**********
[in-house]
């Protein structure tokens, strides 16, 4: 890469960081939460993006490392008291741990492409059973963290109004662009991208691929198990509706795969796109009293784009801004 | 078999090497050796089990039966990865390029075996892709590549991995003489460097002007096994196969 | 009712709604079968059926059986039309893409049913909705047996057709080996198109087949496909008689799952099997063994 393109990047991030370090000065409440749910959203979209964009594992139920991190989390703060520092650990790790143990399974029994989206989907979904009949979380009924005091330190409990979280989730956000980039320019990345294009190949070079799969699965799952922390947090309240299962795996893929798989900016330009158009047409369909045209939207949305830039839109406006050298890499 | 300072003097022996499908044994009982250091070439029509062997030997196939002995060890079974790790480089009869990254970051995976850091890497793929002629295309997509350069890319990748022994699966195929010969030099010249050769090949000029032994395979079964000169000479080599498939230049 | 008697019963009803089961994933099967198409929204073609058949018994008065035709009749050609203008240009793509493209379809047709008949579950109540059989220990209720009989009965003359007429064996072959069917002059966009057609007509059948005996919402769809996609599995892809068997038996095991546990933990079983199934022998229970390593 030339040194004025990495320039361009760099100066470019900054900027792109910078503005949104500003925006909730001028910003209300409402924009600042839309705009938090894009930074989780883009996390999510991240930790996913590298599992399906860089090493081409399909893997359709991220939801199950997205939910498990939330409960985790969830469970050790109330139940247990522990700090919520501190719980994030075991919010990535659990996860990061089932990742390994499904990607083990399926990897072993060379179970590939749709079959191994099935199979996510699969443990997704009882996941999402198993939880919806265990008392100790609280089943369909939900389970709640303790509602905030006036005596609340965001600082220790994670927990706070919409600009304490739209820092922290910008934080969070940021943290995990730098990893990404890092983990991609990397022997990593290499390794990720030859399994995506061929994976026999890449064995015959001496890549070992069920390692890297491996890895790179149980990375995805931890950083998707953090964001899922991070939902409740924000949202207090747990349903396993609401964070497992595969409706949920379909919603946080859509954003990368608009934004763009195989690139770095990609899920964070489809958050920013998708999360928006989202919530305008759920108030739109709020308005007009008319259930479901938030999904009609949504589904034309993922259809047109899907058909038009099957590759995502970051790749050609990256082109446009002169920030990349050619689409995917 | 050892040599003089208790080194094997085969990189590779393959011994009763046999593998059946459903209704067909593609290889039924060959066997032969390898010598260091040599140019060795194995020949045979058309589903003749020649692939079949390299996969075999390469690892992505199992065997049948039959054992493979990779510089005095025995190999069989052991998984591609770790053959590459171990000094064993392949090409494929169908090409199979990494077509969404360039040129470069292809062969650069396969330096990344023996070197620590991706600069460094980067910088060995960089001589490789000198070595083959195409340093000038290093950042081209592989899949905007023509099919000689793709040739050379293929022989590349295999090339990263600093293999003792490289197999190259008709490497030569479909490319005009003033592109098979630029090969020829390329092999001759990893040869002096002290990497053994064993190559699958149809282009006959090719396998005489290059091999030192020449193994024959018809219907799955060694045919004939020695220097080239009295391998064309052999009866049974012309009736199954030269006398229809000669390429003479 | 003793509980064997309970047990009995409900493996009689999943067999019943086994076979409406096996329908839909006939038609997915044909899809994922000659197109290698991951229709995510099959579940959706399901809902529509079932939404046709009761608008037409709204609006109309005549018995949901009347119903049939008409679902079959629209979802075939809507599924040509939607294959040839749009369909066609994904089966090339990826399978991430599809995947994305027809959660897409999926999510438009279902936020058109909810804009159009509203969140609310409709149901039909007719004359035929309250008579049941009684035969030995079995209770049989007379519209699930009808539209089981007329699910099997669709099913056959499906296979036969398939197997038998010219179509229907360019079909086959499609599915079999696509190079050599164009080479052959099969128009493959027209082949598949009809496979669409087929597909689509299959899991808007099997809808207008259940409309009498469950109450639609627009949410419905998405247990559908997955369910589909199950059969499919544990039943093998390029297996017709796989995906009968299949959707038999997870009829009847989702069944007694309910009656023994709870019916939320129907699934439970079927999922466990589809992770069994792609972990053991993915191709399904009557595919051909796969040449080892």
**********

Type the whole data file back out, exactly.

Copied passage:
[in-house]
């Protein structure tokens, strides 16, 4: 890469960081939460993006490392008291741990492409059973963290109004662009991208691929198990509706795969796109009293784009801004 | 078999090497050796089990039966990865390029075996892709590549991995003489460097002007096994196969 | 009712709604079968059926059986039309893409049913909705047996057709080996198109087949496909008689799952099997063994 393109990047991030370090000065409440749910959203979209964009594992139920991190989390703060520092650990790790143990399974029994989206989907979904009949979380009924005091330190409990979280989730956000980039320019990345294009190949070079799969699965799952922390947090309240299962795996893929798989900016330009158009047409369909045209939207949305830039839109406006050298890499 | 300072003097022996499908044994009982250091070439029509062997030997196939002995060890079974790790480089009869990254970051995976850091890497793929002629295309997509350069890319990748022994699966195929010969030099010249050769090949000029032994395979079964000169000479080599498939230049 | 008697019963009803089961994933099967198409929204073609058949018994008065035709009749050609203008240009793509493209379809047709008949579950109540059989220990209720009989009965003359007429064996072959069917002059966009057609007509059948005996919402769809996609599995892809068997038996095991546990933990079983199934022998229970390593 030339040194004025990495320039361009760099100066470019900054900027792109910078503005949104500003925006909730001028910003209300409402924009600042839309705009938090894009930074989780883009996390999510991240930790996913590298599992399906860089090493081409399909893997359709991220939801199950997205939910498990939330409960985790969830469970050790109330139940247990522990700090919520501190719980994030075991919010990535659990996860990061089932990742390994499904990607083990399926990897072993060379179970590939749709079959191994099935199979996510699969443990997704009882996941999402198993939880919806265990008392100790609280089943369909939900389970709640303790509602905030006036005596609340965001600082220790994670927990706070919409600009304490739209820092922290910008934080969070940021943290995990730098990893990404890092983990991609990397022997990593290499390794990720030859399994995506061929994976026999890449064995015959001496890549070992069920390692890297491996890895790179149980990375995805931890950083998707953090964001899922991070939902409740924000949202207090747990349903396993609401964070497992595969409706949920379909919603946080859509954003990368608009934004763009195989690139770095990609899920964070489809958050920013998708999360928006989202919530305008759920108030739109709020308005007009008319259930479901938030999904009609949504589904034309993922259809047109899907058909038009099957590759995502970051790749050609990256082109446009002169920030990349050619689409995917 | 050892040599003089208790080194094997085969990189590779393959011994009763046999593998059946459903209704067909593609290889039924060959066997032969390898010598260091040599140019060795194995020949045979058309589903003749020649692939079949390299996969075999390469690892992505199992065997049948039959054992493979990779510089005095025995190999069989052991998984591609770790053959590459171990000094064993392949090409494929169908090409199979990494077509969404360039040129470069292809062969650069396969330096990344023996070197620590991706600069460094980067910088060995960089001589490789000198070595083959195409340093000038290093950042081209592989899949905007023509099919000689793709040739050379293929022989590349295999090339990263600093293999003792490289197999190259008709490497030569479909490319005009003033592109098979630029090969020829390329092999001759990893040869002096002290990497053994064993190559699958149809282009006959090719396998005489290059091999030192020449193994024959018809219907799955060694045919004939020695220097080239009295391998064309052999009866049974012309009736199954030269006398229809000669390429003479 | 003793509980064997309970047990009995409900493996009689999943067999019943086994076979409406096996329908839909006939038609997915044909899809994922000659197109290698991951229709995510099959579940959706399901809902529509079932939404046709009761608008037409709204609006109309005549018995949901009347119903049939008409679902079959629209979802075939809507599924040509939607294959040839749009369909066609994904089966090339990826399978991430599809995947994305027809959660897409999926999510438009279902936020058109909810804009159009509203969140609310409709149901039909007719004359035929309250008579049941009684035969030995079995209770049989007379519209699930009808539209089981007329699910099997669709099913056959499906296979036969398939197997038998010219179509229907360019079909086959499609599915079999696509190079050599164009080479052959099969128009493959027209082949598949009809496979669409087929597909689509299959899991808007099997809808207008259940409309009498469950109450639609627009949410419905998405247990559908997955369910589909199950059969499919544990039943093998390029297996017709796989995906009968299949959707038999997870009829009847989702069944007694309910009656023994709870019916939320129907699934439970079927999922466990589809992770069994792609972990053991993915191709399904009557595919051909796969040449080892």